Tony: Did Clark Gable come over with her, too?
Bill: No. I don’t remember meeting Clark Gable until when my father made “Across the Wide Missouri” (1951) and Clark Gable was the star. It was shot in the summer and the whole family went to Colorado on location and I fished with him many days. My father was a great fisherman and he told the production manager, “When you hire your crew, make sure they like to fish.” Every location he had built on a body of water, a river, a lake, a stream. At 5 o’clock, he would wrap and out came the fishing poles and everyone fished until dark.
Tony: What kind of guy was Clark Gable?
Bill: Wonderful. He told me one day, “Bill, I’ve got a special place. Nobody’s fished there yet. Just you and I. We’ll go over to this lake. It’s a small lake, very shallow.” And we walked over to this area, had to hike quite a ways. I remember the tree stumps were coming up out of the water. We fished there and they had cutthroat trout in this pond. They are long and thin and they fought like heck. We caught a bunch of them.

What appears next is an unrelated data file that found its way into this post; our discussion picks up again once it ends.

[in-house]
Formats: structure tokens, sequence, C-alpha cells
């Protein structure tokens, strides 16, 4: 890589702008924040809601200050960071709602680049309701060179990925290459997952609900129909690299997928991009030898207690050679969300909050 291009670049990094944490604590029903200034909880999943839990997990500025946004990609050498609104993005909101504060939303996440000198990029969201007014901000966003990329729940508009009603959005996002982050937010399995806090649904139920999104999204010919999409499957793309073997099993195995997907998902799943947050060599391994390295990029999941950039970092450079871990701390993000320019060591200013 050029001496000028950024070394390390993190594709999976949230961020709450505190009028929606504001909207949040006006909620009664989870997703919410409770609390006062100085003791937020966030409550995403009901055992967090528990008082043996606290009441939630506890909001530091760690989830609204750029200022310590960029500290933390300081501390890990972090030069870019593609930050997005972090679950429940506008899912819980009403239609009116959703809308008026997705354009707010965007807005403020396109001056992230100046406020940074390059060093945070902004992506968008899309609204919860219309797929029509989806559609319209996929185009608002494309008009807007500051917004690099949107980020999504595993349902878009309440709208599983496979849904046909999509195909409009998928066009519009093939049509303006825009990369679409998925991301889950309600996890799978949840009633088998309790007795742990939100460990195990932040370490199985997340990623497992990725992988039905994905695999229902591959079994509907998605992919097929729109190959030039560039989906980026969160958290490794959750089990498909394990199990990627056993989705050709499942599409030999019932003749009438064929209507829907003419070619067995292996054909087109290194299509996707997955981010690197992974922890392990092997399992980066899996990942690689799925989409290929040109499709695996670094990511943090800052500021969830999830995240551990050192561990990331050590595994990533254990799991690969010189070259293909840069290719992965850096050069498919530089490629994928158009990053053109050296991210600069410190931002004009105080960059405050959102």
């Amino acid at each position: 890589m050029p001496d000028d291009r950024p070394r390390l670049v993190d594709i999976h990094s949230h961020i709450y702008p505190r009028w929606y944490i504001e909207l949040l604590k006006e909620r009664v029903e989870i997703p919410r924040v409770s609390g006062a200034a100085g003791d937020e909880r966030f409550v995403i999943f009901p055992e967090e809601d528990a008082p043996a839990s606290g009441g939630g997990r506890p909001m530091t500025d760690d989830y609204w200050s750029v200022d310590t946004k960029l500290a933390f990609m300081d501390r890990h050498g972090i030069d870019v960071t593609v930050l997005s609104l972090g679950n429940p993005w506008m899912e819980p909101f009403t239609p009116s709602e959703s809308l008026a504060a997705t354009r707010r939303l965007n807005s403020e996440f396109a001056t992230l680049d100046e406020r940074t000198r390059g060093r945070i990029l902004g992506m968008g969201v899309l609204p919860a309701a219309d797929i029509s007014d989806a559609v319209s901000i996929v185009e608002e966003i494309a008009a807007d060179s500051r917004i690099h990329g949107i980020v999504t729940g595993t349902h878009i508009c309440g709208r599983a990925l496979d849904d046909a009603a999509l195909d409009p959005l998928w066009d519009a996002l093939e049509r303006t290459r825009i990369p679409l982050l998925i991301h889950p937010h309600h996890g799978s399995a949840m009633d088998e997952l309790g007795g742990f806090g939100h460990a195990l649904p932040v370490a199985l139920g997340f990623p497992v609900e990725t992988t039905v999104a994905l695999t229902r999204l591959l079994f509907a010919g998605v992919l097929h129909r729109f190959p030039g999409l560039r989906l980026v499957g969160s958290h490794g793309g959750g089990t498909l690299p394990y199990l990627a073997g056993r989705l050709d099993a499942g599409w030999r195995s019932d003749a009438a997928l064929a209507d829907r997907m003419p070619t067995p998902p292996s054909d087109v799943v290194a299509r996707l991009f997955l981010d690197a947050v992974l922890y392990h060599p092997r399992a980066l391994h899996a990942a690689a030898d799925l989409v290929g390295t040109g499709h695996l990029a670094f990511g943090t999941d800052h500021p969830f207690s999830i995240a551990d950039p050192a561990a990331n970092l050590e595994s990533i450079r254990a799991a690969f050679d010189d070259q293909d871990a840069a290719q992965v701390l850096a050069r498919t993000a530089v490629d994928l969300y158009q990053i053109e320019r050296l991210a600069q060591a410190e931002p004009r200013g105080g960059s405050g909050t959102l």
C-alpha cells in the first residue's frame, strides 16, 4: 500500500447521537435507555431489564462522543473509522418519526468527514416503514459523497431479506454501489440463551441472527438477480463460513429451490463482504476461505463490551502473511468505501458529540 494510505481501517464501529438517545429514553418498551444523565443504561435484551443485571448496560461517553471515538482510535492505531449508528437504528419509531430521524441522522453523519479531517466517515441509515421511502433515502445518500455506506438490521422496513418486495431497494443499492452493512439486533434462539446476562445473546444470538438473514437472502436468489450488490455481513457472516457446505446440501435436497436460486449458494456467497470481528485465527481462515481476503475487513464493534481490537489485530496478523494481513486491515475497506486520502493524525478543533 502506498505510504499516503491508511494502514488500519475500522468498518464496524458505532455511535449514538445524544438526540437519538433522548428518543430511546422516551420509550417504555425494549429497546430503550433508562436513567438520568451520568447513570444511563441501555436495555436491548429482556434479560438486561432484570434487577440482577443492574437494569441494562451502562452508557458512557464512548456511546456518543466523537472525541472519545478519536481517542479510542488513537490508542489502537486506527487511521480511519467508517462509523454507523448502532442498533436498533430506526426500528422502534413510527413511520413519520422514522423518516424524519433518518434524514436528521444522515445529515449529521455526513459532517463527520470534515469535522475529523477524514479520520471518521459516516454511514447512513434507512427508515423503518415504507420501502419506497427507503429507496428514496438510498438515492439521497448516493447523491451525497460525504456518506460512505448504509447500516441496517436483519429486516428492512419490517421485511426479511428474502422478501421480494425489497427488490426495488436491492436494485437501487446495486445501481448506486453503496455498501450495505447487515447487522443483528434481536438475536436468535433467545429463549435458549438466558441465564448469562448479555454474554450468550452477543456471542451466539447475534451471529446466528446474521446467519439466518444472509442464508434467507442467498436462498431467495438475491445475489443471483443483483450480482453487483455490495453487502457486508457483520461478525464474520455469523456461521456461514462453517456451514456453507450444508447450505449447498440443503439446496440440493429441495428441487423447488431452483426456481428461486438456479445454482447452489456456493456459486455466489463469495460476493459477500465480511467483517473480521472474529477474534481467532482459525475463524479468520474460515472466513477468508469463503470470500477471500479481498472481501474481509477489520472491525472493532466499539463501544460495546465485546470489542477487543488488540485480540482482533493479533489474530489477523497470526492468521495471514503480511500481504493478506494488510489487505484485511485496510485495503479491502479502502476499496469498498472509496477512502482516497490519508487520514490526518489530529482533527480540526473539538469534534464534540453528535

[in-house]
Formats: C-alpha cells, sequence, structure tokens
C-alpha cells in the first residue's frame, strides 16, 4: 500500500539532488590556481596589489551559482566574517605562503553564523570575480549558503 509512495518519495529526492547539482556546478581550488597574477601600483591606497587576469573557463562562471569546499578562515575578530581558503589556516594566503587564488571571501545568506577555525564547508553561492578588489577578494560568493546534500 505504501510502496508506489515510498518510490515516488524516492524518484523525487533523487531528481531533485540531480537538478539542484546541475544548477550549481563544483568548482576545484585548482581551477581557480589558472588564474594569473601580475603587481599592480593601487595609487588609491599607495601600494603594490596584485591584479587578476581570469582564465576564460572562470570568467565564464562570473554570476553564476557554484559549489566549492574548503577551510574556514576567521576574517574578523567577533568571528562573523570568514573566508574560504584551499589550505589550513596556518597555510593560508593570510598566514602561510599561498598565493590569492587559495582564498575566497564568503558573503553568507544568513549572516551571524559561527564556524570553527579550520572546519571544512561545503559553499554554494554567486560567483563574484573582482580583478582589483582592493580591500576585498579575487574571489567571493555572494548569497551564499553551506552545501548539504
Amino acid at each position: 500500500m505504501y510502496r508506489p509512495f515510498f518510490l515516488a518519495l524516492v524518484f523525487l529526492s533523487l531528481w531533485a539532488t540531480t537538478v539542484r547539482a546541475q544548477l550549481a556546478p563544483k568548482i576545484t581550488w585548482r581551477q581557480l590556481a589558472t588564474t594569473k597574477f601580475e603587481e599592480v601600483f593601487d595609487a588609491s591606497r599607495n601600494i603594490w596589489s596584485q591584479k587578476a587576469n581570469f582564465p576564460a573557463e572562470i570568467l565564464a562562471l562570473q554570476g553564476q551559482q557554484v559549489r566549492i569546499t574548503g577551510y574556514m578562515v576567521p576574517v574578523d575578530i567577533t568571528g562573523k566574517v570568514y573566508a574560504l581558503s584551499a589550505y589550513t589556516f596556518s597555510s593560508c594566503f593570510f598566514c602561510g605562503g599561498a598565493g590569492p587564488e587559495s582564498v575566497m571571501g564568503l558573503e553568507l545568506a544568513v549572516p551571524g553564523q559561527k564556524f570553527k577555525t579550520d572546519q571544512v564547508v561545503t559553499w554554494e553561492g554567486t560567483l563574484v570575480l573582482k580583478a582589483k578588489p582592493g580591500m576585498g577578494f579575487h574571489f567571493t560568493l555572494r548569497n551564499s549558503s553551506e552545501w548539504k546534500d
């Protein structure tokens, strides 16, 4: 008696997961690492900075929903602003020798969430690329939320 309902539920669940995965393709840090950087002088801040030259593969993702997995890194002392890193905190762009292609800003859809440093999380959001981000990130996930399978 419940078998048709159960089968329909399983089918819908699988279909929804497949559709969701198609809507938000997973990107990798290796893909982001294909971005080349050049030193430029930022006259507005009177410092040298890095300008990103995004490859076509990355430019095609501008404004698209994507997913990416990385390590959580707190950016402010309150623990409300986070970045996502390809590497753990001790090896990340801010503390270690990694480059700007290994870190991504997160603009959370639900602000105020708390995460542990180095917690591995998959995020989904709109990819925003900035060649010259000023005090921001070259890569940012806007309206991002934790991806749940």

Tony: How old were you?
Bill: 12 or 13.
Tony: Tell me how you found out about your father’s unknown first wife.
Bill: This is the most amazing story for me about my father. He was not someone who kept secrets. He would talk about almost anything. He talked about his ex-wives. He talked about things that were complimentary, uncomplimentary. But he never spoke about this and no one ever knew.
In 1973 or 1974, they did a film retrospective in London. Afterwards, my father said he wanted to go to Paris, where he had been in WWI. One day he says to my mother, “You and Flossie go shopping. Bill and I are going somewhere.” So we get in a cab and I said, “Where are we going, Dad?” And he says, “Just get in the cab.” He kept giving directions and we drove all around the outskirts of Paris and finally he said, “Stop here.” Dad gets out of the car and is looking across the street. I get out of the car and I’m looking to see where he’s looking because there’s some rubble across the street. I said, “Dad, what do you see?” Because he was somewhere else. He says, “Bill, you see what’s left of that building right across the street?” I looked and said, “Yeah.” He said, “That’s what’s left of the church that I got married in.” I said, “To whom?”